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Deciding on National Days

It is observed that the winner writes and interprets history. History is utilised as the primary basis for celebrations and reinforcement for the future of a country. National Days are examples of such celebrations. The problem starts when the concept of a nation is viewed only from the perspective of the ruling power/majority population and not for all groups co-existing in a so-called nation.

Think about the origin of National Days around the world. In Asia, Latin America, the Middle East and Africa, most of them involve religion, race and/or the anniversary of liberation from the rule of colonists or parties with strong opposing philosophies, and where there had been hectic and intense battles in mind or spirit, political conflicts and physical toll in loss of life, coupled with economic destruction, before reaching the marked day of freedom. Nations become stronger with a greater sense of unity and shared philosophy when a certain extent of blood has been shed in a common cause and much sacrifice incurred to reach that point of most recent independence.  This is most effectively attained when there is a sense of us against them and when us ultimately wins control of government and society. Think about China's October 1st, Vietnam's Day of Reunification, Argentine Declaration of Independence Day, Indonesian and Malaysian Merdeka Days, the Filipino Day of Independence or India's Republic Day.  History did not commence in those countries with the curently recognised National Days, but a sufficiently significant event did occur which still requires the nation to remember it as the National Day.

The Fourth of July in the United States is still marked with parades and a collective pride after more than 230 years.How this is managed, despite changed demographics, new dangers and different imperatives for its future, reflects the very strengths in how that nation was formed and born with. A Constitution and Charter that transcends the immediate events of 1776 has laid viable foundations that still carries a federation of different states confidently to the future, despite unknown waters and problems.  Where countries base their National Days on arrivals in a foreign land alone, it is hard to convince the natives of the conquered land to join in the celebrations. Observe Australia Day, now also spoken of as Invasion Day for the many Aboriginal nations existing when Captain Arthur Phillip claimed the lands around Botany Bay for the British crown..  New Zealand is cleverer, for Waitangi Day celebrates the day a mutually agreed treaty was signed between the arrivals and natives on more equal terms.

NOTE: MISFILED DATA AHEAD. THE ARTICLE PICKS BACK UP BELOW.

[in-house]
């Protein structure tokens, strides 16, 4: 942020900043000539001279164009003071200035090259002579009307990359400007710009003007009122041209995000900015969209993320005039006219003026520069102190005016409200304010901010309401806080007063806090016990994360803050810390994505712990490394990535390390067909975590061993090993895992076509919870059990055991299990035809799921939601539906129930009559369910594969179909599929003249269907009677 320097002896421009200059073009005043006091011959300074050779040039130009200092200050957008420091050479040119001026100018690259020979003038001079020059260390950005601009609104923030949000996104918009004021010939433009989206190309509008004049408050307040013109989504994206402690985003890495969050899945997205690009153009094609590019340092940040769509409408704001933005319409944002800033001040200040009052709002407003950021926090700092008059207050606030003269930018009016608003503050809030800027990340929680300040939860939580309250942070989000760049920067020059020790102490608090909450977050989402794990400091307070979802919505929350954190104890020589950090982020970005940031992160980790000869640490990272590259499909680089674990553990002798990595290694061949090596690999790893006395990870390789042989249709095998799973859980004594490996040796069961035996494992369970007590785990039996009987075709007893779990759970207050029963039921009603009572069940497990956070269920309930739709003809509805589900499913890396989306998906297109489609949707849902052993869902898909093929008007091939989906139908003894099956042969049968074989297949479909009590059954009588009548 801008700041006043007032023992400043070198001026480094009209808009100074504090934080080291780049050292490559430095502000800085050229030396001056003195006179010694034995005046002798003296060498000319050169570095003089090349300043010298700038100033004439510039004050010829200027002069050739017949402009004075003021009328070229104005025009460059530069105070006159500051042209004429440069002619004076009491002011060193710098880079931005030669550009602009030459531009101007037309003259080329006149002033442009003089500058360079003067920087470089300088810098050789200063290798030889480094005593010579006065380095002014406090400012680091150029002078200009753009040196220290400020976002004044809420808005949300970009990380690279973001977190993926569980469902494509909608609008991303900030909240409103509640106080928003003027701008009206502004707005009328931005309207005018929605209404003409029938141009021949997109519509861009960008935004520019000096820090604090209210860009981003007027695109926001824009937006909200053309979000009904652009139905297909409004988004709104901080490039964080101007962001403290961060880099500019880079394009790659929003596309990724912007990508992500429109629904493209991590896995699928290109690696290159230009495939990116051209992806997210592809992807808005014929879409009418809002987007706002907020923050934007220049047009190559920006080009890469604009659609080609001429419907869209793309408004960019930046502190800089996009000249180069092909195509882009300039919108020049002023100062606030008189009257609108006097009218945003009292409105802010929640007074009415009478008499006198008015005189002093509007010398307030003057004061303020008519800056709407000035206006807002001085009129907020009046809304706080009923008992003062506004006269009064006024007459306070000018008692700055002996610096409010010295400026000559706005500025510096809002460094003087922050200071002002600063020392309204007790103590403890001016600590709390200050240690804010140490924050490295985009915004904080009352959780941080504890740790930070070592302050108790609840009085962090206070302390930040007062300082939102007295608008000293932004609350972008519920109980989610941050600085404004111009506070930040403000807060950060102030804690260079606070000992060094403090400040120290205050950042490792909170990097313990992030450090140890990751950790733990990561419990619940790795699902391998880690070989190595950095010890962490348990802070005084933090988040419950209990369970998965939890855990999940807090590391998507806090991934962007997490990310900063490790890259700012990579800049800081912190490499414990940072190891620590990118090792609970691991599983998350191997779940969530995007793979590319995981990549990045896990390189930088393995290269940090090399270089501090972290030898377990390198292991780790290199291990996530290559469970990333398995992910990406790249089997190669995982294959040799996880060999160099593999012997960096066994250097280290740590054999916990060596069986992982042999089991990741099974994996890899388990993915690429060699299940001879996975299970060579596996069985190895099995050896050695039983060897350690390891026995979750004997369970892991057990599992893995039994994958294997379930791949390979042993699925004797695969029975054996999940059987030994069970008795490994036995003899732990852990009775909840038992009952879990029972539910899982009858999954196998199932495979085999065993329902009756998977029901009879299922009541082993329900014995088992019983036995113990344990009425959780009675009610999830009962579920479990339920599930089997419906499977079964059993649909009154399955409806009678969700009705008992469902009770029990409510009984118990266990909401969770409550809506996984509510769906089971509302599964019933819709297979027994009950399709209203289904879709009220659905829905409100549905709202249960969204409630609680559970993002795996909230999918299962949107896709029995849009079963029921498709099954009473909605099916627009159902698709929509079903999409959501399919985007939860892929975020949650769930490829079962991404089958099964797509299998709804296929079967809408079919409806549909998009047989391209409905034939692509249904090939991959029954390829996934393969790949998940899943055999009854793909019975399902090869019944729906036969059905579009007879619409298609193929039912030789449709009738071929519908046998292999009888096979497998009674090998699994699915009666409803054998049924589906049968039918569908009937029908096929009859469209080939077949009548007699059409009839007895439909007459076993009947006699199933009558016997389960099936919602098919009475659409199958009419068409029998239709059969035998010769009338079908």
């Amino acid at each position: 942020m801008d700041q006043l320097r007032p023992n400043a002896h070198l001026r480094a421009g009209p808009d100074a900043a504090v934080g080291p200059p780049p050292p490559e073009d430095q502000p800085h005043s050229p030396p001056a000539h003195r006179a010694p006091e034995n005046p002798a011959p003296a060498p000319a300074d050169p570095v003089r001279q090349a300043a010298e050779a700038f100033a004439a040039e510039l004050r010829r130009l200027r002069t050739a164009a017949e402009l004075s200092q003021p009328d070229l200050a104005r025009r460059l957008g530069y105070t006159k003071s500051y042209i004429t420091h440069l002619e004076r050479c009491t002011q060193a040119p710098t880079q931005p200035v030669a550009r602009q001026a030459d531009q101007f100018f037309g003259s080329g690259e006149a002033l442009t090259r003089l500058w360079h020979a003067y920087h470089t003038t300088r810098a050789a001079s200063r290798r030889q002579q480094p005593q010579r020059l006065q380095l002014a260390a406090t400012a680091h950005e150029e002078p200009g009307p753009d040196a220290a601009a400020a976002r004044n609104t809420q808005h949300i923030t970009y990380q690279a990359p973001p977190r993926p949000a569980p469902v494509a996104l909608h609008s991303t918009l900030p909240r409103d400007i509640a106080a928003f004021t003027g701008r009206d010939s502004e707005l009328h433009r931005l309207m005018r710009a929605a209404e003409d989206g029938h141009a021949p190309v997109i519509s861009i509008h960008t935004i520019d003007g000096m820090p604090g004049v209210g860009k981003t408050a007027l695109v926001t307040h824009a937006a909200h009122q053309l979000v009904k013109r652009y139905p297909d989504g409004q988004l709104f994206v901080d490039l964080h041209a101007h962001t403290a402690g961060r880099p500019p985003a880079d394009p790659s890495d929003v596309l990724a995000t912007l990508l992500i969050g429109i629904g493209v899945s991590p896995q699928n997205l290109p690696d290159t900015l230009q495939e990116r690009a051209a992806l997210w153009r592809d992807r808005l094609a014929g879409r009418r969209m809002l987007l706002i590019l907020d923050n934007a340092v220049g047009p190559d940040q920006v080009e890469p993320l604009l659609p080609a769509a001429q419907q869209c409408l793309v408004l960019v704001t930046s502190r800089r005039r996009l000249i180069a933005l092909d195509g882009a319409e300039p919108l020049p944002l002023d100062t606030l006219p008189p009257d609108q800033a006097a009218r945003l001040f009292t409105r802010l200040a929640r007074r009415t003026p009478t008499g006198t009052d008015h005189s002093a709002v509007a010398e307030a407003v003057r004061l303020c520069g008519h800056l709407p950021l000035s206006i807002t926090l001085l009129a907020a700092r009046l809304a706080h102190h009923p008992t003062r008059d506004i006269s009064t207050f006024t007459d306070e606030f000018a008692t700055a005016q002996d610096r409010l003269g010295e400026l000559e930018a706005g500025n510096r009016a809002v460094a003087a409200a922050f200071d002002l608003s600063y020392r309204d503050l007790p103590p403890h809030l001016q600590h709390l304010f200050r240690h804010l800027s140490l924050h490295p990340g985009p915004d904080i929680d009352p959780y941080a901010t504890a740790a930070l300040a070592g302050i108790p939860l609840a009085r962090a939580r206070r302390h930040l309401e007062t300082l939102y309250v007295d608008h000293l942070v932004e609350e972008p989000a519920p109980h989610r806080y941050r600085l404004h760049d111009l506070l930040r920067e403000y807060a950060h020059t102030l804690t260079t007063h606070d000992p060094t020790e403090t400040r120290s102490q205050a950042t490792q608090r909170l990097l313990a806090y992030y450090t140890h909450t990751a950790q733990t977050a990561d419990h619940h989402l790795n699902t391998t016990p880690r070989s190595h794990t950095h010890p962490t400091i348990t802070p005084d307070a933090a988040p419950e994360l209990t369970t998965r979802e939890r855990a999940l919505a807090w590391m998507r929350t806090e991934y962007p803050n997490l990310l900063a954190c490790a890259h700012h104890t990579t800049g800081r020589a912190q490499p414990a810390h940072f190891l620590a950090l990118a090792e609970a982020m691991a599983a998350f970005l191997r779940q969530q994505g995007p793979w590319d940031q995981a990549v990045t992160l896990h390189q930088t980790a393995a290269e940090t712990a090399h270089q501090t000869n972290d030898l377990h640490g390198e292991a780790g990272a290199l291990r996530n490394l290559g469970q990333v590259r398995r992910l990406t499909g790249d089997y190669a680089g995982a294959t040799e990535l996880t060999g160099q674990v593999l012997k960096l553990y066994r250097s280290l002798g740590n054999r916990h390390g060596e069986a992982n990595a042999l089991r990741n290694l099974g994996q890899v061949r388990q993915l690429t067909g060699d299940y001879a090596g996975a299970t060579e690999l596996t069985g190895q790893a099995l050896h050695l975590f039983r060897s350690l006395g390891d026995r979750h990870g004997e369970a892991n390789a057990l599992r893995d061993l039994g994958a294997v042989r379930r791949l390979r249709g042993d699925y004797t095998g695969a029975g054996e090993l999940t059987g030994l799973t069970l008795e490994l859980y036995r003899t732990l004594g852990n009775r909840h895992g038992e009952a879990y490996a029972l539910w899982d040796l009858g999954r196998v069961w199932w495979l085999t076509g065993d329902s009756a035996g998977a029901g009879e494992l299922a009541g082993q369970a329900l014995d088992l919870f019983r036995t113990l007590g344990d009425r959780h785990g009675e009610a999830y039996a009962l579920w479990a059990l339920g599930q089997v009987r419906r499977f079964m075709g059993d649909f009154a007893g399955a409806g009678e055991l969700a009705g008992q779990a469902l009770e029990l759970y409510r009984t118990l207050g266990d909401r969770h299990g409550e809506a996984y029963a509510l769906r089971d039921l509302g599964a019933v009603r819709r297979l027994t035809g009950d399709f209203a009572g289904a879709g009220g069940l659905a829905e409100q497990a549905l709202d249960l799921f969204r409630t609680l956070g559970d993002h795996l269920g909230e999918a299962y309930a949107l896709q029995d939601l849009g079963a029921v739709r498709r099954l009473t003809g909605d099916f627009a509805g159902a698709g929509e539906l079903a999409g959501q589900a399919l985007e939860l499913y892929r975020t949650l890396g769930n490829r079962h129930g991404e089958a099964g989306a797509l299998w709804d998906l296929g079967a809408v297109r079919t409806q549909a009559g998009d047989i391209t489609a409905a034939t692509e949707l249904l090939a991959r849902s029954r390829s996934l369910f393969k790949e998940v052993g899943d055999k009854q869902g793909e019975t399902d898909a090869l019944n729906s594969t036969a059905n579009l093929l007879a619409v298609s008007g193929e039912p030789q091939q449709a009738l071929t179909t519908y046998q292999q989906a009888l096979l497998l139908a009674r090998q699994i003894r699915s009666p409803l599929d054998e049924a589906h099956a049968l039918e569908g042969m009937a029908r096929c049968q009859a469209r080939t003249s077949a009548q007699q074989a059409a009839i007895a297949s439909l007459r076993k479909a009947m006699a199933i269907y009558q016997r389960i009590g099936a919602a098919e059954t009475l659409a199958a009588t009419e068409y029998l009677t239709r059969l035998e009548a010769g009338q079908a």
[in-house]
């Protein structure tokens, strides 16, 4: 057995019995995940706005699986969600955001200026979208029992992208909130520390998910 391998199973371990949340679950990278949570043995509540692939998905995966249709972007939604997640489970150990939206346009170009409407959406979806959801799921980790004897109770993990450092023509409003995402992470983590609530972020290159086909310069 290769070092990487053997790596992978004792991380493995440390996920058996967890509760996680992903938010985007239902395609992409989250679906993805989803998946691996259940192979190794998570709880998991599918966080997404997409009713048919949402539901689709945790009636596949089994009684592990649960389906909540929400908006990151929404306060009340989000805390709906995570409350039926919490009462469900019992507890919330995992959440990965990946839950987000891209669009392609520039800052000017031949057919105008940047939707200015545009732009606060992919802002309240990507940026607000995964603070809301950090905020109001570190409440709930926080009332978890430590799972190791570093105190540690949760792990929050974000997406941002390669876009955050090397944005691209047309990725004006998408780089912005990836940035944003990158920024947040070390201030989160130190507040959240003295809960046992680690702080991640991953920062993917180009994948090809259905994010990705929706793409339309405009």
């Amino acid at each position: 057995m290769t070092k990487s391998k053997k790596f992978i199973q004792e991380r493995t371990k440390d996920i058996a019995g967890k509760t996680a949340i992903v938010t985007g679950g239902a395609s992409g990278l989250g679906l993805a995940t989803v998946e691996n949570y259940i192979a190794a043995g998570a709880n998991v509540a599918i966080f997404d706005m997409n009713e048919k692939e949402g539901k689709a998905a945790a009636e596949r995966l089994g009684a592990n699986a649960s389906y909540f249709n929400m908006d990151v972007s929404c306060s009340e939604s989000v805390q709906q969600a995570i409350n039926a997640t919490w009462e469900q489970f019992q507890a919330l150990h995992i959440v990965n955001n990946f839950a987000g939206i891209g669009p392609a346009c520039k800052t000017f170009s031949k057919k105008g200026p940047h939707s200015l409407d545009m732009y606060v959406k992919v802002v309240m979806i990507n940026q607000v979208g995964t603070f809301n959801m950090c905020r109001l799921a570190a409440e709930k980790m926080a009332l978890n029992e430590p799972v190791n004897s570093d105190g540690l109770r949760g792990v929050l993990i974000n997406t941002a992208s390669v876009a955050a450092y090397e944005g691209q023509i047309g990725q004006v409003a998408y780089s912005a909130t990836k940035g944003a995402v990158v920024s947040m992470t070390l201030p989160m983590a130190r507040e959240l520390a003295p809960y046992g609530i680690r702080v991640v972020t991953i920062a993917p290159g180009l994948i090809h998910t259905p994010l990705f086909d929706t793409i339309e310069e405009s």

The Repiblic of France celebrates the momentous events - and meaning - of Bastille Day.  Royals lost in this change of social order.  Spain had a more recent turbulent time in politics and societal disorder, and so did the separated nations that once formed the Yugoslav Republic, togetrher with all the various states that once were under the lock and key of the rule of the Communist Soviet Union.  All these aforementioned nations have been truly reborn, sometimes with boundaries redrawn, and how a reconstituted nation goes forward is also echoed in how it selects its new flag and National Day.  A national flag belongs to all in a nation and should not be hijacked by some to the exclusion of its other citizens - just like the meaning and spirit of a chosen National Day. In increasingly multi-cultural societies, the challenge of a foresighted Government is to utilise a National Day as one of reconciliation and common purpose, and not one of exclusion and divisiveness. How one began its first National Day at times may not matter - Brazil was freely granted independence by the then King of Portugal - and what is more critical is how a nation uses the day for its future.


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